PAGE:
Bruno Le Maire, France’s finance minister, applauded the agreement as ambitious and said that his country would continue to push for a higher tax rate.
“This agreement will make it possible to tax the digital giants, and for the first time to implement a minimum corporate tax rate to crack down on tax dumping,” Mr. Le Maire said on Saturday. “As talks continue, France will aim for the highest possible minimum tax rate to put an end to the race to the bottom in certain countries.”
Huge sums of money are at stake. A report this month from the EU Tax Observatory estimated that a 15 percent minimum tax would yield an additional 48 billion euros, or $58 billion, a year. The Biden administration projected in its budget last month that the new global minimum tax system could help bring in $500 billion in tax revenue over a decade to the United States.
The agreement signaled a return to comity among the club of wealthy countries, which was fractured in recent years as the Trump administration imposed tariffs on American allies, but has regained its footing since Mr. Biden took office. Last year, the Treasury secretary at the time, Steven Mnuchin, abandoned the talks after negotiations over the digital taxes stalled and President Donald J. Trump prepared retaliatory tariffs against countries that planned to tax American technology companies.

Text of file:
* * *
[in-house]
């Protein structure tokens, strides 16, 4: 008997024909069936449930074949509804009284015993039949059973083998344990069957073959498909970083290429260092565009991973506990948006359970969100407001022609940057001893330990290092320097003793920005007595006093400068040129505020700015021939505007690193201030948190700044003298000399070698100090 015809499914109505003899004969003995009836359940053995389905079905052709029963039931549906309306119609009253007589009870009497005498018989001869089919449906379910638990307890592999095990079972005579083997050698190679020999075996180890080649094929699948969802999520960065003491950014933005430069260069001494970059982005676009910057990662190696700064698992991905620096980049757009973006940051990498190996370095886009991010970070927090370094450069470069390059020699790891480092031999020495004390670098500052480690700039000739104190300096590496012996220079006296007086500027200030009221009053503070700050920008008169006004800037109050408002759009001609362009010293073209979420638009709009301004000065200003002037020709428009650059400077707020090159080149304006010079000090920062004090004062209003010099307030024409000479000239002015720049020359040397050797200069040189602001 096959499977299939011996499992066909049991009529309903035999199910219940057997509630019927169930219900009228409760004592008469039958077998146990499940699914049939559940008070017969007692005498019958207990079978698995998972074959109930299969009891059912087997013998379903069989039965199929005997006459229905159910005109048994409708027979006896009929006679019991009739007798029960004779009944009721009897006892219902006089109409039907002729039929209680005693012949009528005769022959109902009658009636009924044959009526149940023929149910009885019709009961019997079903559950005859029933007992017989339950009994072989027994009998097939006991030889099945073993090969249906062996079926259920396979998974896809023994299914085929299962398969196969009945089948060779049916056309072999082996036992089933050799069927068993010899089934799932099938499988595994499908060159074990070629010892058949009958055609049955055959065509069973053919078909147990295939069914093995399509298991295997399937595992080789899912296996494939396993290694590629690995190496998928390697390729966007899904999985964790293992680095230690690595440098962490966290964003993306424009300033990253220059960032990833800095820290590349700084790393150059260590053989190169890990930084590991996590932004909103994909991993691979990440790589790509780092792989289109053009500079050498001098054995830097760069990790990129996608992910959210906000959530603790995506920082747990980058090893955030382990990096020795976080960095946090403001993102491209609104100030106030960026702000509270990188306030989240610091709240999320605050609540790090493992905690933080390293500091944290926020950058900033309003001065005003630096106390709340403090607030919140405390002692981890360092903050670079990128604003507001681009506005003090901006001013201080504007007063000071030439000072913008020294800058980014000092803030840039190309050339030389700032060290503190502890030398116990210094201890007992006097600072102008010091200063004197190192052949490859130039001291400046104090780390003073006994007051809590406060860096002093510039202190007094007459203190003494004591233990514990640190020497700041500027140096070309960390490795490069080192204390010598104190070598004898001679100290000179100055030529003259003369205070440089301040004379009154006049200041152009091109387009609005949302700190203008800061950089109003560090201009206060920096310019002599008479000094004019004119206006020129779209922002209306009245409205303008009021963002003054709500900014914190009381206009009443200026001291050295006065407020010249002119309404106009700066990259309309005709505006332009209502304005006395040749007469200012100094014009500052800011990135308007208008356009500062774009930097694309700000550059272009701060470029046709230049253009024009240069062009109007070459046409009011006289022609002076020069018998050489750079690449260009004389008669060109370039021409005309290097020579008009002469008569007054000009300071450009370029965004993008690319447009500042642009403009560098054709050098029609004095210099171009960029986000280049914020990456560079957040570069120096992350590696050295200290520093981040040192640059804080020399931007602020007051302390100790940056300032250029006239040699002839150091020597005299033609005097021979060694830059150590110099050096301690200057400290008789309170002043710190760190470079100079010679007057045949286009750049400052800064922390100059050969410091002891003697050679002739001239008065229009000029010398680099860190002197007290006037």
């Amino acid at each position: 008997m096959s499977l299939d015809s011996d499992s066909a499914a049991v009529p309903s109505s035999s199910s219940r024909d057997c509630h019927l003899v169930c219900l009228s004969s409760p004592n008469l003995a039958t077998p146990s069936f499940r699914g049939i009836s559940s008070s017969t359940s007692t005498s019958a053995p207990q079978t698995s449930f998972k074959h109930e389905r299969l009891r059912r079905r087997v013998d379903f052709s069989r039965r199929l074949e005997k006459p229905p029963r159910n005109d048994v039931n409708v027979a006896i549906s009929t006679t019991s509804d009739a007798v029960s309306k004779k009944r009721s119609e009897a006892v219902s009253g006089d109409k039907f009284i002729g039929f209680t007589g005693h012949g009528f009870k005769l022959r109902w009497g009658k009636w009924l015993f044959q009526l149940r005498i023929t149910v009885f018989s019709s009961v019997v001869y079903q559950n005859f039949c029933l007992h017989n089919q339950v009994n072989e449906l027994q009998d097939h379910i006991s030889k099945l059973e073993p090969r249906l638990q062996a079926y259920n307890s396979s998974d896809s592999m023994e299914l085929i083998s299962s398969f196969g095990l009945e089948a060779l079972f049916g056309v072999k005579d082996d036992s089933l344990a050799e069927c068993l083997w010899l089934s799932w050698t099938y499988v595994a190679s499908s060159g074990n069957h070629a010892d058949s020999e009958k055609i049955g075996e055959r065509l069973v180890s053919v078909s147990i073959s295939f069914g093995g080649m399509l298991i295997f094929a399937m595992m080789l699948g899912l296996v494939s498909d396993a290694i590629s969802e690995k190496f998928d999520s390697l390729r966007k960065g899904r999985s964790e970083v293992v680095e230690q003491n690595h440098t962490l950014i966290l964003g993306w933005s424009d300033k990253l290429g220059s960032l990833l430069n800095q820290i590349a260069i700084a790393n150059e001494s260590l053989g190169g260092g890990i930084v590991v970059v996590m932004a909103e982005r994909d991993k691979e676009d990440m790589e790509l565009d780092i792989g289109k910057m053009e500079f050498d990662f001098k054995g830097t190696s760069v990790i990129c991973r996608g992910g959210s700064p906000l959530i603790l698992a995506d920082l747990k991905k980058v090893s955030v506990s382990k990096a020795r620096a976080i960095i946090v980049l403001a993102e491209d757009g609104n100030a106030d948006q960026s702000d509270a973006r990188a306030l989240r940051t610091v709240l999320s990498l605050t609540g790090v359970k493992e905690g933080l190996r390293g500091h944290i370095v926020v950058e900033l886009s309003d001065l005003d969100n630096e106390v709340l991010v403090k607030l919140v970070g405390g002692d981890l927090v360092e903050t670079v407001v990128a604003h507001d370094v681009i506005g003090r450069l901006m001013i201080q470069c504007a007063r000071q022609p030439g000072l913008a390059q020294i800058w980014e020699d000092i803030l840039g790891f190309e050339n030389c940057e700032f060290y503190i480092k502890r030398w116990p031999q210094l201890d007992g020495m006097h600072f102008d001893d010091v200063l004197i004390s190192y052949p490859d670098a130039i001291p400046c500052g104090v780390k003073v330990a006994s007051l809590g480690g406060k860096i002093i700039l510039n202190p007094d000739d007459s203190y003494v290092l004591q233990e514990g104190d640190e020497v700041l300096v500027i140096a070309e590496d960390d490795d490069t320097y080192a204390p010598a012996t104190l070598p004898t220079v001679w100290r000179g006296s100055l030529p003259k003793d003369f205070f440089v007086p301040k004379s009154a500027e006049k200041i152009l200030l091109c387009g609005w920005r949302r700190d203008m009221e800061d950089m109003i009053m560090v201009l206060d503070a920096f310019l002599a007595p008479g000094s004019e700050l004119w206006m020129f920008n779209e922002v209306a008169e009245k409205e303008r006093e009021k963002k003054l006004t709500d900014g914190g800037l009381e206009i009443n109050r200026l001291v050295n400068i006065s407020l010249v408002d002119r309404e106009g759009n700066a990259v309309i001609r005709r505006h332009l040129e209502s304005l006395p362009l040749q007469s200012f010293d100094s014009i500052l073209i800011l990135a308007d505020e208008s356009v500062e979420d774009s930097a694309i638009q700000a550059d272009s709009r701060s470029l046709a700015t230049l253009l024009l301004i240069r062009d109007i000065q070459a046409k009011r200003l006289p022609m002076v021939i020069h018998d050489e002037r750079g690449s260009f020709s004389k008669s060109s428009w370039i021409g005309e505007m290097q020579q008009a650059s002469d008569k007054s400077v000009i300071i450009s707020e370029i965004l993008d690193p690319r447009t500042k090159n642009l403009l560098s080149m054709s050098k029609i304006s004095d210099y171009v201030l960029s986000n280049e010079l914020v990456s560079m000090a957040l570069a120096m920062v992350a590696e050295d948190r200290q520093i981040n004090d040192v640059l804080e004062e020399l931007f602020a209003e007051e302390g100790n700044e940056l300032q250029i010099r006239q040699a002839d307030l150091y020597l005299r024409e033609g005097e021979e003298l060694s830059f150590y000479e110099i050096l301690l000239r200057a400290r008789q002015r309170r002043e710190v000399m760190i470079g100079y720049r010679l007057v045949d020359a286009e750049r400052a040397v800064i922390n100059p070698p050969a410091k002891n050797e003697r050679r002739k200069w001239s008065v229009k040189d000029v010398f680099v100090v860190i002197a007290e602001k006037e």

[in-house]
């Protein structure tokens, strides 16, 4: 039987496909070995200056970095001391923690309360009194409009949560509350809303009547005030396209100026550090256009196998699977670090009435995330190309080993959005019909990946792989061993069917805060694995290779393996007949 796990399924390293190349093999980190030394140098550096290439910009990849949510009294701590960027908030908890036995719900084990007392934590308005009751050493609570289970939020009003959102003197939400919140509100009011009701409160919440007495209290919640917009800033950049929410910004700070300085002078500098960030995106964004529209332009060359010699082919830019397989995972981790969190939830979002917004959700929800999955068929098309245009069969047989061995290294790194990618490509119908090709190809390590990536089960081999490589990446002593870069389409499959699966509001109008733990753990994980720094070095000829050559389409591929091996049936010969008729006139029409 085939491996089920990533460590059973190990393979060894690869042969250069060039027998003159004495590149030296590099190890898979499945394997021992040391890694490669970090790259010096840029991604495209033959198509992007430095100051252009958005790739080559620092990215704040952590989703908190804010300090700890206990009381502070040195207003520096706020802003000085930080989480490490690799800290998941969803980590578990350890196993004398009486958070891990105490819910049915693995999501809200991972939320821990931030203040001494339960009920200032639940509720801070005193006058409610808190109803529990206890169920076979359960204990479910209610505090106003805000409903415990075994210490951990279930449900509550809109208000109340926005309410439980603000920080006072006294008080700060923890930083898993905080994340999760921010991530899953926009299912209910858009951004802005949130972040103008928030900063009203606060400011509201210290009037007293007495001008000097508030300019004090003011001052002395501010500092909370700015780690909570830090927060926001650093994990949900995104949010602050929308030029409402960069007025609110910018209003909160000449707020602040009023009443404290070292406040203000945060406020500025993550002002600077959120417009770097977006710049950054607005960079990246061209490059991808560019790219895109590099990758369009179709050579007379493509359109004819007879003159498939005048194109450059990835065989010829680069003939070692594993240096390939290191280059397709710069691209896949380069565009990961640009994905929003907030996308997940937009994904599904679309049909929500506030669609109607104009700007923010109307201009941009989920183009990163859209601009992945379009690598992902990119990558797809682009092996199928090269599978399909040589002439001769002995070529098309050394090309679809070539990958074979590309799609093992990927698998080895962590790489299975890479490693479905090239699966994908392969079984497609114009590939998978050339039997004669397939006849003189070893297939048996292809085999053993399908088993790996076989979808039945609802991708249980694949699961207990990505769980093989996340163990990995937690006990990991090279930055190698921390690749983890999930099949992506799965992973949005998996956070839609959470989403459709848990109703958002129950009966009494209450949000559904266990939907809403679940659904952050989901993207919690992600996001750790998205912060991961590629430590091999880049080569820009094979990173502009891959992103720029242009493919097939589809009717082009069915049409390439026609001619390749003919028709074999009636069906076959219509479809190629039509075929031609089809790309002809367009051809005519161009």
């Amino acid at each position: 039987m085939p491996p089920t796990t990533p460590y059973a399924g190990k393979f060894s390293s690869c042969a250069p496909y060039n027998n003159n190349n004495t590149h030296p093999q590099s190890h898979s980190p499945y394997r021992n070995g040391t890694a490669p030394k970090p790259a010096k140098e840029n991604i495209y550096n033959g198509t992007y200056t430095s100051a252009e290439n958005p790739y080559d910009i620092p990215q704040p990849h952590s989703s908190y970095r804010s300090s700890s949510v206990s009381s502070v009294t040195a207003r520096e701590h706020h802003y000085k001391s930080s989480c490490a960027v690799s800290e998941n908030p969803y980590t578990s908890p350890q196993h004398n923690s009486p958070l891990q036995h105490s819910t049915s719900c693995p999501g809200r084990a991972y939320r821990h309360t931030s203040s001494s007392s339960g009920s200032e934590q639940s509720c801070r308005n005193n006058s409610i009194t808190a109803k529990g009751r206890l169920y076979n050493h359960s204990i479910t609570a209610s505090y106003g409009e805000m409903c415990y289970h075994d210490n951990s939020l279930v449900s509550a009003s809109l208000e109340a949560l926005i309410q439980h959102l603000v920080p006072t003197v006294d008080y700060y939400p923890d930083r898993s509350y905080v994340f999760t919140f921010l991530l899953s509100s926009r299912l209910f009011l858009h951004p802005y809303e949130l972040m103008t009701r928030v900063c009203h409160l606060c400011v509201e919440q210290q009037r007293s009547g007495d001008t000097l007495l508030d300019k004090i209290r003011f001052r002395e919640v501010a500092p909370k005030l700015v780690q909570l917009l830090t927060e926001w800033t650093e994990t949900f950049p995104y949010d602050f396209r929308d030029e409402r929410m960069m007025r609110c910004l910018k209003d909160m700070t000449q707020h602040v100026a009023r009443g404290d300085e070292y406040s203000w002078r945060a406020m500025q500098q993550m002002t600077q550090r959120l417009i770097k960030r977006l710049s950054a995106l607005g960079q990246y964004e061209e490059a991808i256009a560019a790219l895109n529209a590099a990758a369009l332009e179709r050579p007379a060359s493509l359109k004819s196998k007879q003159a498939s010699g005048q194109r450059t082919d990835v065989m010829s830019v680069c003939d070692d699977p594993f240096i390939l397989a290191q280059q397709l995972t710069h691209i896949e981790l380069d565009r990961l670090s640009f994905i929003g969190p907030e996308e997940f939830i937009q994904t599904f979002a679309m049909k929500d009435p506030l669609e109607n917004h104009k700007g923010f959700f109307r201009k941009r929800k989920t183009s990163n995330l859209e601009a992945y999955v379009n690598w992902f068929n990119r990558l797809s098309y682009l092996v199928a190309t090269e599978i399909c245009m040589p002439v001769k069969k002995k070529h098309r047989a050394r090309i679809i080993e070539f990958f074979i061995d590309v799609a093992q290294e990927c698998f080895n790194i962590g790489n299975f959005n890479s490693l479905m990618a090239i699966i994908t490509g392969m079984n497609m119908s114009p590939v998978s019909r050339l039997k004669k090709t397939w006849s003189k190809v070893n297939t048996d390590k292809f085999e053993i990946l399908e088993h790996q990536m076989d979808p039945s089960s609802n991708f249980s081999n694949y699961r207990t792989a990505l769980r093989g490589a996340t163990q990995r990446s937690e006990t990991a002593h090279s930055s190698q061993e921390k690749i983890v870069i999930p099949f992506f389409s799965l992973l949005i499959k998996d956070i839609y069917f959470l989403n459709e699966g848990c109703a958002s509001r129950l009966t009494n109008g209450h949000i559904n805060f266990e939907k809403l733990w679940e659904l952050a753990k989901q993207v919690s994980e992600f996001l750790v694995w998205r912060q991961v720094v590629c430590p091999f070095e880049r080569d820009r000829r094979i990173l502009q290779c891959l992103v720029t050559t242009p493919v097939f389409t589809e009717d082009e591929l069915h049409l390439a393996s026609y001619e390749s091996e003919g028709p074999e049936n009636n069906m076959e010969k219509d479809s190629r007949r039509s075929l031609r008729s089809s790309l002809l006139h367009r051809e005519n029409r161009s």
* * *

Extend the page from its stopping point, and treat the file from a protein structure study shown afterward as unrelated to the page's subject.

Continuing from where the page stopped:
The negotiations regained momentum this year after Ms. Yellen offered new proposals that succeeded in breaking the gridlock. She suggested a global minimum tax rate of at least 15 percent and proposed replacing European digital services taxes with a new levy on the world’s largest 100 companies that would be based on where a company sells its goods or services, regardless of whether it also has a physical presence in those countries.
Mr. Le Maire said that Ms. Yellen’s involvement was pivotal.
“Let’s be clear, we have someone with whom it’s easy to discuss, easy to build compromises and easy to bridge some gaps between the different nations,” he said.
Despite the breakthrough, completing such a sweeping agreement will not be easy and the threat of a trade war remains if countries keep their digital services taxes in place. The Biden administration said this month that it was prepared to move forward with tariffs on about $2.1 billion worth of goods from Austria, Britain, India, Italy, Spain and Turkey in retaliation for their digital taxes. However, it is keeping them on hold while the tax negotiations unfold.